Even with a completely flat frequency response curve, it can still be difficult to dial in the finer points of your mix, like depth and stereo width. Without hearing your music in a live environment, it can be easy to add too much reverb or make extreme pan moves.

Software like Waves NX simulates the depth, natural reflections, and stereo imaging of a real acoustic space. When you move your head, the sound changes—just like you’re sitting in front of a pair of studio monitors in the control room.

Use Reference Mixes

Even with a perfectly calibrated pair of headphones, it can still be tricky to know how to balance each element in your track—especially during long mixing sessions.

By using reference tracks, you can quickly compare your session to your favorite mixes, which helps answer questions like how loud should the vocals be, how much bass should there be, or how wide should you pan certain instruments.

You can either import tracks directly into your session and toggle back and forth to compare each mix or use dedicated plug-ins like REFERENCE to help speed up the process.

Avoid Ear Fatigue

Since headphone drivers are so much closer to your ears than traditional studio monitors, the risk of ear fatigue is much greater. Not only does ear fatigue make it difficult to make critical mix decisions, it can also cause permanent hearing damage. That’s why it’s so crucial to take care of your ears while working in the studio.

To avoid ear fatigue, be sure to listen at a reasonable volume. According to the International Organization for Standardization, the ideal listening level is around 85 dB SPL

However, this can be difficult to measure without specialized tools. As a rule of thumb, make sure you can easily hold a conversation over the level of the music. If someone enters the room and says your name, you should be able to hear them over the sound of your mix.

This becomes increasingly difficult with closed-back headphones, which is why a good pair of open-back headphones are so vital for mixing.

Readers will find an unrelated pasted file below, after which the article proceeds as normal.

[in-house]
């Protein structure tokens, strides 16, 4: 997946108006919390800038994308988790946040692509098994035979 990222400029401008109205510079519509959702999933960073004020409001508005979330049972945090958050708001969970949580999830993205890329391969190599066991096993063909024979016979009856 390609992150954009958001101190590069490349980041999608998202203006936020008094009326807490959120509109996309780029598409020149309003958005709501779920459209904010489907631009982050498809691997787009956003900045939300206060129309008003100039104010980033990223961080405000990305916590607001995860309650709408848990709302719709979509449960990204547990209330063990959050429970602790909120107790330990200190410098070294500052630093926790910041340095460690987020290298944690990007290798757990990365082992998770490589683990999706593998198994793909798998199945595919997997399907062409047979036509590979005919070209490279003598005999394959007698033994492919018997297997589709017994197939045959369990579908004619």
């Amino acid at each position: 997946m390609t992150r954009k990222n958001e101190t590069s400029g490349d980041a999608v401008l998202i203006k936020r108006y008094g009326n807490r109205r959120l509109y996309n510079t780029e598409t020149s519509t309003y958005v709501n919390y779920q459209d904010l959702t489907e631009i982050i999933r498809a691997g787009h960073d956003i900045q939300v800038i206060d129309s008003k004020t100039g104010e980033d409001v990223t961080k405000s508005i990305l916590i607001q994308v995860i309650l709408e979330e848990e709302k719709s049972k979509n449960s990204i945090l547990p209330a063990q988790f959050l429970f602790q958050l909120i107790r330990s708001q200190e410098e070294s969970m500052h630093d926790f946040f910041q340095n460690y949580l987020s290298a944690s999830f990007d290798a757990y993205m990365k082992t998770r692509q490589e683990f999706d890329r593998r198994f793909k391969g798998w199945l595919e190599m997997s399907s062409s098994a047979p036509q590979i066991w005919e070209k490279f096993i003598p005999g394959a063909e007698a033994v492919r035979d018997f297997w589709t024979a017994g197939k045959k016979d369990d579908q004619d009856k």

Of course, taking frequent breaks will also help prevent ear fatigue. Try to set a timer and take a 15-minute break every couple of hours to help give your ears time to rest.

Check Your Mix on Other Systems

It can be especially difficult to dial in the low-end while mixing on headphones, as many of us are used to “feeling” the low end from studio speakers.

An age-old method for telling when the bass is at an adequate level is when you can feel it in your chest. However, you’d have to monitor at a deafening level to make that happen while mixing on headphones.

Instead, simply try checking your mix on a system with decent low-end. Before sending a mix to a client or approving a track for distribution, listen to it on your home stereo system, in your car, and preferably somewhere with a subwoofer to make sure the lows are tight and punchy.

Follow these tips when mixing on headphones and you’ll be well on your way to dialing in studio-quality tracks!

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About Audio Issues and Björgvin Benediktsson

We help musicians transform their recordings into radio-ready and release-worthy records they’re proud to release.

We do this by offering simple and practical music production and success skills they can use immediately to level themselves up – while rejecting negativity and gear-shaming from the industry. A rising tide floats all boats and the ocean is big enough for all of us to surf the sound waves.